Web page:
Prime Minister Benjamin Netanyahu announced the replacements for the ministerial positions he has given up over his criminal indictment on Sunday.
Tzipi Hotoveli, a member of Netanyahu's Likud party – who faced outrage from U.S. Jewish leaders when, as deputy foreign minister, she blamed the rift between the American Jewish community and Israel on the former's "convenient lives" – has been tapped as diaspora affairs minister.
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In the same 2017 interview, Hotovely also referred to American Jewish critics of Israeli policy as people "that never send their children to fight for their country" and said of Americans concerned about prayer spaces at the Western Wall that "most of the time those people are not even interested [in going] to the Kotel."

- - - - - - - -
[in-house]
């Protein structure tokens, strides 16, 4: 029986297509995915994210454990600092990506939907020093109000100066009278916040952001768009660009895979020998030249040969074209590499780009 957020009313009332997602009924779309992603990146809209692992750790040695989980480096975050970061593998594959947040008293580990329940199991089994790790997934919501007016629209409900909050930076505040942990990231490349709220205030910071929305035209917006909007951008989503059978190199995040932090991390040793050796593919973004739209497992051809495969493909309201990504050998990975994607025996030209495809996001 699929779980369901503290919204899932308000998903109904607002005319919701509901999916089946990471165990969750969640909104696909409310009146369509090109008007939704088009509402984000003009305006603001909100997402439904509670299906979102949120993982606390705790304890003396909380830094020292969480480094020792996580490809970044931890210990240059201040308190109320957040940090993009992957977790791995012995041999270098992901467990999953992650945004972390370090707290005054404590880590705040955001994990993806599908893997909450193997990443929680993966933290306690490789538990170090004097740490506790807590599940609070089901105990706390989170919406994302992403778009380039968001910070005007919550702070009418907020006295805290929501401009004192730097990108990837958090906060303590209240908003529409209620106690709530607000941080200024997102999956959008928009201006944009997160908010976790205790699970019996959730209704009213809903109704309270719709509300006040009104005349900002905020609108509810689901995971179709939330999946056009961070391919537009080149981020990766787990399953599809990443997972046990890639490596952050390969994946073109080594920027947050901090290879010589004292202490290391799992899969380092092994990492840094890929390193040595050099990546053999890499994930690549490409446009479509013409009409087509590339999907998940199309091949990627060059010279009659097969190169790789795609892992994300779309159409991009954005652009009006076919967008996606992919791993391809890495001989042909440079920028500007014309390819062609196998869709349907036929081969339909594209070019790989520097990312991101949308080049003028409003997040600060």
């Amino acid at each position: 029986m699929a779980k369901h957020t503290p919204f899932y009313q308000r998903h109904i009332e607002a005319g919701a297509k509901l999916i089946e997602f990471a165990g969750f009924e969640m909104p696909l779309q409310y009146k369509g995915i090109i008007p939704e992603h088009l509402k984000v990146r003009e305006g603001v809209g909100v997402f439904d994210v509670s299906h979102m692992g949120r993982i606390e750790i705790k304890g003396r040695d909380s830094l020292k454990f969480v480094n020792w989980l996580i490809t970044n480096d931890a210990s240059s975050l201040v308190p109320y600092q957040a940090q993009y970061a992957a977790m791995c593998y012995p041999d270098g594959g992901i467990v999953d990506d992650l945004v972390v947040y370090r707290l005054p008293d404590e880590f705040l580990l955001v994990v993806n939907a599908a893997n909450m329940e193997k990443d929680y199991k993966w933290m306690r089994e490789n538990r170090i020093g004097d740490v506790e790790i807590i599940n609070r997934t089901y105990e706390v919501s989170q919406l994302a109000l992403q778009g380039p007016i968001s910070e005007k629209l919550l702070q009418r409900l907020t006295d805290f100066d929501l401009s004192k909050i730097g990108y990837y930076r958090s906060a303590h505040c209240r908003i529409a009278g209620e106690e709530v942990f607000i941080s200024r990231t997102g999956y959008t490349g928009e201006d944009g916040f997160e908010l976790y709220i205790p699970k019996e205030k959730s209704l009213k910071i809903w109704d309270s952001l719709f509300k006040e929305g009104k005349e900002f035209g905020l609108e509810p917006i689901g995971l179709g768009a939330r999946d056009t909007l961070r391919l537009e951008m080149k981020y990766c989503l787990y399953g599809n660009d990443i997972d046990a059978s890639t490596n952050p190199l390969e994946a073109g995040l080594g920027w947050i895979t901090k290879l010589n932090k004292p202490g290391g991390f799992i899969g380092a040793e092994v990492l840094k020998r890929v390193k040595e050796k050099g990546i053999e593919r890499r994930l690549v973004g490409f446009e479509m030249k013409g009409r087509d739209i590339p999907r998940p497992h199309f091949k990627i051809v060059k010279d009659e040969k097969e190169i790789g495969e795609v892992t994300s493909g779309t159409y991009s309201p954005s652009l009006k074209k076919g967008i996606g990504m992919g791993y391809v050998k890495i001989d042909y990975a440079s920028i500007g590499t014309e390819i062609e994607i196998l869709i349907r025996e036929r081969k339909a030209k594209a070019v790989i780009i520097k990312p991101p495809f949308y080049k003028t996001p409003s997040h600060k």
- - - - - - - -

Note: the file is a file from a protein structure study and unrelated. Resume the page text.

After Sunday's announcement, Hotovely said in a statement: "I thank Prime Minister Netanyahu for the appointment in which I will be fully committed to the government's policy that every Jew should feel at home in Israel. Accordingly, I will work to enhance the ties between Israel and all Jewish communities and denominations of Judaism around the world. I also look forward to working with them in the great task of battling the rising tide of global anti-Semitism."
David Bitan, also of Likud, who police recommended to be indicted for bribery last year, has been named agriculture minister. In March, police recommended that Bitan be tried for bribery in 12 different cases, in which contractors and businessmen allegedly funneled hundreds of thousands of shekels in cash to him.
Housing Minister Yifat Shasha-Biton – formerly a member of the Kulanu party, which was absorbed into Likud before November's election – is set to take up the labor, social affairs and social services portfolio, while Shas' Yitzhak Cohen will serve as the new housing minister.
Netanyahu formally stepped down from his ministerial posts earlier this month, as someone who has been indicted for a crime cannot serve as a minister. There is no such rule regarding the position of prime minister.